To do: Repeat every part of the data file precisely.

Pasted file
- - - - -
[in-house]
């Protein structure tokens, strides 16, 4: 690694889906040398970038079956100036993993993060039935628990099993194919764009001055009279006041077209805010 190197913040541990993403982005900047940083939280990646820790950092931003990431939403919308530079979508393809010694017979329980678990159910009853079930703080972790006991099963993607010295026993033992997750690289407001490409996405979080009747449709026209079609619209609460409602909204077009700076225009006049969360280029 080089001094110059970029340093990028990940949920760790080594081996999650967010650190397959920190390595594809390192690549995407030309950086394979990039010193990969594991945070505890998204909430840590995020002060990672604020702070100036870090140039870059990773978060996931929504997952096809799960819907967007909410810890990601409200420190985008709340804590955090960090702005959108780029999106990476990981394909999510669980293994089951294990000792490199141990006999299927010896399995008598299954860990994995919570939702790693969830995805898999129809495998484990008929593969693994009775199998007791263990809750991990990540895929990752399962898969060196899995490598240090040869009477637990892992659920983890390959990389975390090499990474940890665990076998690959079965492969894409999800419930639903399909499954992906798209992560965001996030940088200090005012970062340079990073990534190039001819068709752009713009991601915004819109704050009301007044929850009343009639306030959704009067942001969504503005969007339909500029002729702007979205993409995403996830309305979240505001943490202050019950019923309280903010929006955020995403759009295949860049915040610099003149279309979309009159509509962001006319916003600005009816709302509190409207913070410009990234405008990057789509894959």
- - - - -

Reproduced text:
[in-house]
């Protein structure tokens, strides 16, 4: 690694889906040398970038079956100036993993993060039935628990099993194919764009001055009279006041077209805010 190197913040541990993403982005900047940083939280990646820790950092931003990431939403919308530079979508393809010694017979329980678990159910009853079930703080972790006991099963993607010295026993033992997750690289407001490409996405979080009747449709026209079609619209609460409602909204077009700076225009006049969360280029 080089001094110059970029340093990028990940949920760790080594081996999650967010650190397959920190390595594809390192690549995407030309950086394979990039010193990969594991945070505890998204909430840590995020002060990672604020702070100036870090140039870059990773978060996931929504997952096809799960819907967007909410810890990601409200420190985008709340804590955090960090702005959108780029999106990476990981394909999510669980293994089951294990000792490199141990006999299927010896399995008598299954860990994995919570939702790693969830995805898999129809495998484990008929593969693994009775199998007791263990809750991990990540895929990752399962898969060196899995490598240090040869009477637990892992659920983890390959990389975390090499990474940890665990076998690959079965492969894409999800419930639903399909499954992906798209992560965001996030940088200090005012970062340079990073990534190039001819068709752009713009991601915004819109704050009301007044929850009343009639306030959704009067942001969504503005969007339909500029002729702007979205993409995403996830309305979240505001943490202050019950019923309280903010929006955020995403759009295949860049915040610099003149279309979309009159509509962001006319916003600005009816709302509190409207913070410009990234405008990057789509894959």